individual’s current environment to help that individual function more fully
Stimuli are the people, objects, and events currently present in one’s immediate
surroundings that impinge on one’s sense receptors and that can affect behaviour
oEXAMPLE: the teacher, chalkboard, other students, and the furniture in a
classroom are all potential stimuli in a student’s environment in a classroom
oAn individual’s own behaviour can also be a part of the environment influencing
that individual’s subsequent behaviour

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oThings that a therapist might say to a client are also a part of that client’s
Behaviour modification is more than talk therapy or verbal psychotherapy
oBehavior modifier is frequently actively involved in restructuring a client’s daily
environment to strengthen appropriate behaviour rather than spending a great
deal of time discussing the client’s past experiences
Knowledge of current environment variables that control client’s behaviour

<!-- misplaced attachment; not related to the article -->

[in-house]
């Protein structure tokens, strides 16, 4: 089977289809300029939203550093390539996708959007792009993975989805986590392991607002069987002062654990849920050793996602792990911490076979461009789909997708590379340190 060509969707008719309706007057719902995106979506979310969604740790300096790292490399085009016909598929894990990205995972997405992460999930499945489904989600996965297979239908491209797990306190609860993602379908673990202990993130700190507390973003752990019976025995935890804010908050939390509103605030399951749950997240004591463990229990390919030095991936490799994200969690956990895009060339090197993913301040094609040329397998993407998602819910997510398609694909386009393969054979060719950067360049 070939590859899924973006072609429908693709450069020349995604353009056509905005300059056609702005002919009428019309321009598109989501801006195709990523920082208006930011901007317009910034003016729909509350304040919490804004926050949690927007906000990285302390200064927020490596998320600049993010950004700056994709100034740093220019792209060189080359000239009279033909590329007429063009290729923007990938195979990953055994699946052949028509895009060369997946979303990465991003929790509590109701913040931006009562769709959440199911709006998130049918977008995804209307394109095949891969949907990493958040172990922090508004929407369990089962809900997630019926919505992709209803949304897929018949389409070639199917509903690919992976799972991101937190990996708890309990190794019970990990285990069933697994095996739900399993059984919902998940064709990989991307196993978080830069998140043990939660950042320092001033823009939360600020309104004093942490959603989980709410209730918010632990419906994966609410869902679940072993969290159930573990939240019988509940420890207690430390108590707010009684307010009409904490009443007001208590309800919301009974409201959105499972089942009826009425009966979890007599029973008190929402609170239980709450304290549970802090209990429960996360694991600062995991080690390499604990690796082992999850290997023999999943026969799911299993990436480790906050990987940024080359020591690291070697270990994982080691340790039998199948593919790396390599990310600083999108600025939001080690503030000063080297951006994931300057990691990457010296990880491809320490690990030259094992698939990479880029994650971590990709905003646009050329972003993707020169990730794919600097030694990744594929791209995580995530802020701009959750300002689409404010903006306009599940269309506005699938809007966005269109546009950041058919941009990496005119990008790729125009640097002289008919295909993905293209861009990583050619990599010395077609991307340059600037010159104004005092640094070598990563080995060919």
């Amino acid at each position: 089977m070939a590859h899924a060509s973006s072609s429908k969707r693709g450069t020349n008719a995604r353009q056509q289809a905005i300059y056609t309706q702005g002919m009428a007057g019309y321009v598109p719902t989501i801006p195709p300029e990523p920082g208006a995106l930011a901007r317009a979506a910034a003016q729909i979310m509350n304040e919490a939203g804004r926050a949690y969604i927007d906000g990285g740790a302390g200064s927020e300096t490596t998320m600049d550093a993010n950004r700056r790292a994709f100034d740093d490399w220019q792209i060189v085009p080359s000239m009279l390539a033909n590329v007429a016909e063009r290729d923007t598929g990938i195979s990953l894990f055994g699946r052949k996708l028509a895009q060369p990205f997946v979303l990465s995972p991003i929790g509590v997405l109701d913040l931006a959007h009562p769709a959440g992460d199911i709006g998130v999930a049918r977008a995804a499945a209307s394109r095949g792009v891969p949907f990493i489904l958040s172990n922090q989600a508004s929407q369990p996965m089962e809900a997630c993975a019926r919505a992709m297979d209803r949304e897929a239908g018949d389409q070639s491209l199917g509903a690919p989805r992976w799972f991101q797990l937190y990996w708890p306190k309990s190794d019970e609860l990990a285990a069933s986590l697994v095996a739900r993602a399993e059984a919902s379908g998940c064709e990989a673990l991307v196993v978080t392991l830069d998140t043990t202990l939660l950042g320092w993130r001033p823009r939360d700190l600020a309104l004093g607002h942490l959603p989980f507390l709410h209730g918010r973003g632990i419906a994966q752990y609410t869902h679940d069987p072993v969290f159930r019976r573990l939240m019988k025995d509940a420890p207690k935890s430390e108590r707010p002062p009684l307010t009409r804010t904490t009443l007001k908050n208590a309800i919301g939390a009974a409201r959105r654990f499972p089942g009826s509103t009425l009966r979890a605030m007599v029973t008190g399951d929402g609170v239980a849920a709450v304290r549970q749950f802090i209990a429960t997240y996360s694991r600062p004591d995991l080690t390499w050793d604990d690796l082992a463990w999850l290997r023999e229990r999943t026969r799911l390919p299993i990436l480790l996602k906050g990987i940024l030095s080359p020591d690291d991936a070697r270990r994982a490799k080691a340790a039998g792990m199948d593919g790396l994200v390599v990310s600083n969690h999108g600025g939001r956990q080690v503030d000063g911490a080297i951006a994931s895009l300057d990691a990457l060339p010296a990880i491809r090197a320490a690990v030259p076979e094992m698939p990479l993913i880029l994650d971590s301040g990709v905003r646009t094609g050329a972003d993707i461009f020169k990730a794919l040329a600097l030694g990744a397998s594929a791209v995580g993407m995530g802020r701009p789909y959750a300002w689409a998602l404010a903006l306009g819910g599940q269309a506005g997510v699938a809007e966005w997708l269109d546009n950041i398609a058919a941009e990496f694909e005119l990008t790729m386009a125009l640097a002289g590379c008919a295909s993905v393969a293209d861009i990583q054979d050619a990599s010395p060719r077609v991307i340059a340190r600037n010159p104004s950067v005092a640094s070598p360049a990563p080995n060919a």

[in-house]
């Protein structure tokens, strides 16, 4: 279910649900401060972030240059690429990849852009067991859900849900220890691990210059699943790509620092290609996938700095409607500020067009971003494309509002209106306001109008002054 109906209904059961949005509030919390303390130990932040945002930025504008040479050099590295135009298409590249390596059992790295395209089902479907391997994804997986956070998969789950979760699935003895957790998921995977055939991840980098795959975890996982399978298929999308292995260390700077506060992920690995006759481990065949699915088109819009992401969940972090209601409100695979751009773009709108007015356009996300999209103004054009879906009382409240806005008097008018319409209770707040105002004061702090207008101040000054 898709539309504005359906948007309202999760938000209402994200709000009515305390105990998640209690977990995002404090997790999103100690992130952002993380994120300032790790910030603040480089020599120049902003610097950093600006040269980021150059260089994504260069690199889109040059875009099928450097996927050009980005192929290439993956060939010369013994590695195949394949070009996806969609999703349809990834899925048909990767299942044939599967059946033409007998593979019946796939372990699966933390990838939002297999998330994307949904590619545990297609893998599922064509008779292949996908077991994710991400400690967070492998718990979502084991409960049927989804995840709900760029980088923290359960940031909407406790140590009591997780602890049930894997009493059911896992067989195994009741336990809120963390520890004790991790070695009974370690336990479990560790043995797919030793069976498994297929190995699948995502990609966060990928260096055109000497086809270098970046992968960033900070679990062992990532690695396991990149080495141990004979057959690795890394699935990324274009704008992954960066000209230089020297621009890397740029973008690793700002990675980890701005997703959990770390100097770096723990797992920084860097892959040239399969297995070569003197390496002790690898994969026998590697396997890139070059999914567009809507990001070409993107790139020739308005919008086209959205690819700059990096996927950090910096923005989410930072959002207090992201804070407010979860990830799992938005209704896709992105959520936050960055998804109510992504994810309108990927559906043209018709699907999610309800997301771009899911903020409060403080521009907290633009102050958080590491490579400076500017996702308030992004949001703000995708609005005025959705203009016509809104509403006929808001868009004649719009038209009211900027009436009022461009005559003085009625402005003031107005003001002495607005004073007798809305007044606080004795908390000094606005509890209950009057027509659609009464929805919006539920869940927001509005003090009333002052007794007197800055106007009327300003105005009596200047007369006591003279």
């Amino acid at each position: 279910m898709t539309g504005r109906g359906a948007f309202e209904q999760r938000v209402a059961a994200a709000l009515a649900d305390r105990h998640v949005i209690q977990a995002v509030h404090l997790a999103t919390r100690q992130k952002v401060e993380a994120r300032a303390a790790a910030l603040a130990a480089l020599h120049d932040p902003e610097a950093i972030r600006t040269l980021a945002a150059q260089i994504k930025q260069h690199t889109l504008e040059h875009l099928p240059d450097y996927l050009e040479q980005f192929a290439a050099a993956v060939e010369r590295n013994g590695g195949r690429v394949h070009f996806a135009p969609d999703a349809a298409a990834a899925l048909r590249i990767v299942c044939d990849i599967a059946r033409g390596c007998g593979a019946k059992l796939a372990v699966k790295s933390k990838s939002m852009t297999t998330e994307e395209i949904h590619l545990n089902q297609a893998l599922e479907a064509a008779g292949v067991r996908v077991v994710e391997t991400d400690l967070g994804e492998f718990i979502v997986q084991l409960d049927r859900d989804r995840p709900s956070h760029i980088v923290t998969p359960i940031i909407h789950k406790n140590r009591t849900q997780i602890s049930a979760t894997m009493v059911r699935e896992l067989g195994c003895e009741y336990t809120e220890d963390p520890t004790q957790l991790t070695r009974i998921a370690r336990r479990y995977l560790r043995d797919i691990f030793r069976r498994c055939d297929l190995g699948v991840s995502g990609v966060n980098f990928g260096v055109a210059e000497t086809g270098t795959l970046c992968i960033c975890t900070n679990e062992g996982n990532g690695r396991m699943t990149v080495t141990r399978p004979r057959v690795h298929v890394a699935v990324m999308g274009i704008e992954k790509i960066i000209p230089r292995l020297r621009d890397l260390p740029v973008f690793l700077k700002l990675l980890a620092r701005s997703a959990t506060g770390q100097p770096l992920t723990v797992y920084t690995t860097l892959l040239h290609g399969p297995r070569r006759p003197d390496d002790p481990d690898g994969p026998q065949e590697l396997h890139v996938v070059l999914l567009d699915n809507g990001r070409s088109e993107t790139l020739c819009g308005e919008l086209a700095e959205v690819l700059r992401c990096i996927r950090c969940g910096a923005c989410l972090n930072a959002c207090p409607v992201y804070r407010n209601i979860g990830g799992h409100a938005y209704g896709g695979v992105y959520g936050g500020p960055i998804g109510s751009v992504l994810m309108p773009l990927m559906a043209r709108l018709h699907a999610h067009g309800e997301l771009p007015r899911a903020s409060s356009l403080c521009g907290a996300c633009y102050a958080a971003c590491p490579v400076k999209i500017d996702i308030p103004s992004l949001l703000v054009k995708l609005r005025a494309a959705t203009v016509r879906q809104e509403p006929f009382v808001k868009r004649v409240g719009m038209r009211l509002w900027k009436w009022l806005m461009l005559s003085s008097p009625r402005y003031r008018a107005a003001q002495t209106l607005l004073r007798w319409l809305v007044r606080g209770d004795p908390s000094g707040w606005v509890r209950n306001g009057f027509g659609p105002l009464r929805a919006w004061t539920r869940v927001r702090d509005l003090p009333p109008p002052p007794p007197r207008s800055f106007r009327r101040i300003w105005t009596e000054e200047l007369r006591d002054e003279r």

is necessary for designing an effective behavioural treatment
oBehavior modifier frequently gives homework assignments to clients in which
they change their own everyday environments for therapeutic purposes
Behaviour modification methods and rationales can be described precisely
oMakes it possible to read descriptions of procedures used by colleagues,
replicate them, and get essentially the same results
oMakes it easier to teach behaviour modification procedures
The techniques of behaviour modification are often applied by individuals in everyday life
oThe precise description of behaviour modification techniques makes it possible